One of the grey squirrels in my garden is black. He’s very cute, and so unusual that people often think he must be a different species, like a red squirrel.


In fact, the black fur is due to a genetic mutation, first seen in Britain in Bedfordshire in 1912. The mutated gene has been spreading through the grey squirrel population since then, so we are seeing more and more black-furred, melanistic individuals like mine.

He’s very nervous and hard to photograph, but I like this snap. It gives us a glimpse of his rich brown tummy.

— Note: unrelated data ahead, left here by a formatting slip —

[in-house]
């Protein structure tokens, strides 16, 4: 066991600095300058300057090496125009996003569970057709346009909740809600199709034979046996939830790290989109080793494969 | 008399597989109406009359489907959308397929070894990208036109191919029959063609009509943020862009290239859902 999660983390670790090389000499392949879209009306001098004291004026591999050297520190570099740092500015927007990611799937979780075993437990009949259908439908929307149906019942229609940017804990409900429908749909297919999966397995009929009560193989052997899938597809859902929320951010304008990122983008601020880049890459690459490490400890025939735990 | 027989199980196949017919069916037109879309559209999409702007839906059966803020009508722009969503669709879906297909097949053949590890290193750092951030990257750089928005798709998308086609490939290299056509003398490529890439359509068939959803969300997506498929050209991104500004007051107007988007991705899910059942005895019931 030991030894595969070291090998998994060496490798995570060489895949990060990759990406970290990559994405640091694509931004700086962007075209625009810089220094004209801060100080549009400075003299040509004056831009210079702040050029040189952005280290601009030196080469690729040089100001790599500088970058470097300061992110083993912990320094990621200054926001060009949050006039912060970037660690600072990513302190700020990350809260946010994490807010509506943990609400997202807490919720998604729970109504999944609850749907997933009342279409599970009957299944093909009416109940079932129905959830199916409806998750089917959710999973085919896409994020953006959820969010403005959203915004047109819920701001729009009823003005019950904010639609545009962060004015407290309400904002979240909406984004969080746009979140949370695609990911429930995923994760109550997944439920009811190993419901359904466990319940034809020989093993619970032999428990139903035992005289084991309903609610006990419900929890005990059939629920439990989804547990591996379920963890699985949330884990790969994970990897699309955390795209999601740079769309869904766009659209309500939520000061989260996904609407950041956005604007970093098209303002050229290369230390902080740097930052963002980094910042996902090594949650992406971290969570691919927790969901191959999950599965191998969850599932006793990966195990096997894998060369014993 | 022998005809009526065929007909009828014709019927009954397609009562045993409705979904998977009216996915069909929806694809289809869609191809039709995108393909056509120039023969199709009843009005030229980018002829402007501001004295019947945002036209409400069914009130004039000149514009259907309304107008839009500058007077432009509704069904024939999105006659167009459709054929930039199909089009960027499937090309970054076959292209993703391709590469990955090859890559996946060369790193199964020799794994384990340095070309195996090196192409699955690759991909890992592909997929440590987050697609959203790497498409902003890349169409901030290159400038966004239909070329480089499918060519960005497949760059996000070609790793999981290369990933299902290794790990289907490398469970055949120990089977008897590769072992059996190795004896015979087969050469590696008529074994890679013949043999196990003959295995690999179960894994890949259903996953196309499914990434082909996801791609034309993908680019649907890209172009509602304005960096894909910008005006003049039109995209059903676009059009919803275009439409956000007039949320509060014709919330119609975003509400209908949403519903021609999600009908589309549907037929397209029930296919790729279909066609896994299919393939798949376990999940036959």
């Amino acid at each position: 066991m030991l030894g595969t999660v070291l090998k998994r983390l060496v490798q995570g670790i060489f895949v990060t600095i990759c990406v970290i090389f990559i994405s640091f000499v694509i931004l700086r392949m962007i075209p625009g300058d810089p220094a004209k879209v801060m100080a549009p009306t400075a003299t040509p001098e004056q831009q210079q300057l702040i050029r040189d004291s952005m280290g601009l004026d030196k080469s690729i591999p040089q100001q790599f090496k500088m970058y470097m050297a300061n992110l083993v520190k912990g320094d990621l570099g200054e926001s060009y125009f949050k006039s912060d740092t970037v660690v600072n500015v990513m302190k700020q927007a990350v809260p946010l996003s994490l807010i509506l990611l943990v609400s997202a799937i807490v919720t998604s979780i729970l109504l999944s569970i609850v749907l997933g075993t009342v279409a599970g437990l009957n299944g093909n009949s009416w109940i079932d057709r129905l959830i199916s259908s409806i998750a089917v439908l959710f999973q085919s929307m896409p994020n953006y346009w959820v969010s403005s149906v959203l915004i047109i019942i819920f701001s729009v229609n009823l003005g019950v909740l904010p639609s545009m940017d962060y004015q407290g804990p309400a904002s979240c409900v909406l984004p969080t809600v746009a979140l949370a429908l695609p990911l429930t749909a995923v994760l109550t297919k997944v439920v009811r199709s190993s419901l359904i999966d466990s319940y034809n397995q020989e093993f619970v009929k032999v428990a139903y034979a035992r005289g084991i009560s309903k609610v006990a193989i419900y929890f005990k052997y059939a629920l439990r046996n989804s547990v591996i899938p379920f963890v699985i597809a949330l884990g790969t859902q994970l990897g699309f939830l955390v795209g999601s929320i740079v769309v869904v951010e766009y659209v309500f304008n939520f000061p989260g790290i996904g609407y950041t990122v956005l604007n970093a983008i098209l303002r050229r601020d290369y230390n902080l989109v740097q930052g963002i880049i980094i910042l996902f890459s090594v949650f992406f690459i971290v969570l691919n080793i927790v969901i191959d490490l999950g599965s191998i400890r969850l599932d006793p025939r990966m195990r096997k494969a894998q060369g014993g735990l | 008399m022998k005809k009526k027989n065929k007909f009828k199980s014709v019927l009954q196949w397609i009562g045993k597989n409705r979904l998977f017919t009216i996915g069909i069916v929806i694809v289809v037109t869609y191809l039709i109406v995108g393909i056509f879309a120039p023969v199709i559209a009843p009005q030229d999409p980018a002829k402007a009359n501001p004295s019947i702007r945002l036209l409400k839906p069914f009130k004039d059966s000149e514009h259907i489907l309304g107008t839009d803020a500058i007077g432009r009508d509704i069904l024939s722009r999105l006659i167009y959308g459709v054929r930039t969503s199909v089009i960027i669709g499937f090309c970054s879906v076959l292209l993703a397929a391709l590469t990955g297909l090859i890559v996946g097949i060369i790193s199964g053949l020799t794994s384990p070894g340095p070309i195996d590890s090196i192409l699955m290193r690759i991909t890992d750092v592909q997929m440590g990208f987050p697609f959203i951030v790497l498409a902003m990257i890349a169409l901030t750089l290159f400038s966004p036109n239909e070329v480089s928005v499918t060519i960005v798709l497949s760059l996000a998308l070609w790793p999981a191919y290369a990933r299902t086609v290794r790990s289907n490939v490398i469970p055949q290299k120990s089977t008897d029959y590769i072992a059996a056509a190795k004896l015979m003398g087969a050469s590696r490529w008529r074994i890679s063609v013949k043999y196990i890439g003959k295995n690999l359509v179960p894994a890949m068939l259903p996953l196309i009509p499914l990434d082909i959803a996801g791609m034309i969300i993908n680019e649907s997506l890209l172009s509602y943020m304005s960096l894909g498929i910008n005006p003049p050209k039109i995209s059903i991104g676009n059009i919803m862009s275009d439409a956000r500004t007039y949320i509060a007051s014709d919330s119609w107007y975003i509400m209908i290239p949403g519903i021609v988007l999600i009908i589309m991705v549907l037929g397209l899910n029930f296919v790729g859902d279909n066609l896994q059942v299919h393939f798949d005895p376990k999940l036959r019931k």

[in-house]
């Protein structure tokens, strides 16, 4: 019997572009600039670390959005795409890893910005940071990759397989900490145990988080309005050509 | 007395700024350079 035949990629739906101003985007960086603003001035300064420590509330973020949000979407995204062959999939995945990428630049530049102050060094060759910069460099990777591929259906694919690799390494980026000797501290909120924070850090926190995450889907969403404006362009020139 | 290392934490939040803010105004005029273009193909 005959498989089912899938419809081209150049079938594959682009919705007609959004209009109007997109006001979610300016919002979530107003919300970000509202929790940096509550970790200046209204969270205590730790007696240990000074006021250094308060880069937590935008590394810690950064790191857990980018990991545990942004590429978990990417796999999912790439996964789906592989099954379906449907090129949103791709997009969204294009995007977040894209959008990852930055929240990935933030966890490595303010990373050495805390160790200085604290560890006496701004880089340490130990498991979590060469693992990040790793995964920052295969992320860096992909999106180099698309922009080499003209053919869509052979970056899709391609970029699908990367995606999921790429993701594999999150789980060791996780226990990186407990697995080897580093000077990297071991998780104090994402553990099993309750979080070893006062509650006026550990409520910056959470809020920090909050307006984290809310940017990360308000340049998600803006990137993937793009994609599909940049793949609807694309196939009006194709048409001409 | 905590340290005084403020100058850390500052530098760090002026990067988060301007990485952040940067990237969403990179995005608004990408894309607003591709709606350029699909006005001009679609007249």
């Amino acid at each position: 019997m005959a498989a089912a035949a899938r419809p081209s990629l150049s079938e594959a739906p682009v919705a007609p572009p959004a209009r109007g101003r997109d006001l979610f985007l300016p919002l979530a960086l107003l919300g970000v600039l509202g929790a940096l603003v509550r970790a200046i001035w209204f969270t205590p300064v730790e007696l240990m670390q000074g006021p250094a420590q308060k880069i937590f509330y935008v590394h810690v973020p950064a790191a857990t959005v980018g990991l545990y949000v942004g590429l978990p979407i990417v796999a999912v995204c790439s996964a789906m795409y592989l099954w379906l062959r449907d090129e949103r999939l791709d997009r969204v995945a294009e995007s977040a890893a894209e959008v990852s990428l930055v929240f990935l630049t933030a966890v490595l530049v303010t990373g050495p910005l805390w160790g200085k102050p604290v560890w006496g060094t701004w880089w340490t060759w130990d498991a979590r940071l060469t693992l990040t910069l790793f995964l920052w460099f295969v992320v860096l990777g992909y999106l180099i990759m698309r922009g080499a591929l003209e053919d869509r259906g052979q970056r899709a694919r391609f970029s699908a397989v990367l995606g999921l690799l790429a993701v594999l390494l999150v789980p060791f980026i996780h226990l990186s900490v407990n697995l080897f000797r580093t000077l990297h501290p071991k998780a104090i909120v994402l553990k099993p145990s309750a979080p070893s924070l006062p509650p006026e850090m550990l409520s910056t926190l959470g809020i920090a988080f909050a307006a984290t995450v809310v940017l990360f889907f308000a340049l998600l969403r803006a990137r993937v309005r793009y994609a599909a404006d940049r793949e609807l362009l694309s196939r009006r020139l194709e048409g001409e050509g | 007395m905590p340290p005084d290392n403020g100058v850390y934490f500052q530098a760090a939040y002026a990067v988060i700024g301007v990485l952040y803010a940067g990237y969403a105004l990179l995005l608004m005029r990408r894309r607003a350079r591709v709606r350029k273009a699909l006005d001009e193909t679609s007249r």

Genes for colour variants can be linked to other traits, like blue eyes and deafness in white cats. Scientists wonder whether melanism in squirrels might be linked to higher testosterone and so to more aggressive behaviour. For what it’s worth, my black squirrel is pretty shy. His grey relations beat him to the bird-feeder every time!


It’s Christmas!

Advent guests on Catherine Friess’ Story Snug blog are talking about their best-loved Christmas books and revealing which books currently top their wish lists. Today it’s my turn. Hop over to Story Snug’s Advent Calendar to find out why ‘One Little Angel’ is my favourite Christmas book, and discover which book I’m hoping to find under the tree this year.


I hope you all have a wonderful holiday, and discover a sack-full of brilliant books to enjoy in 2018.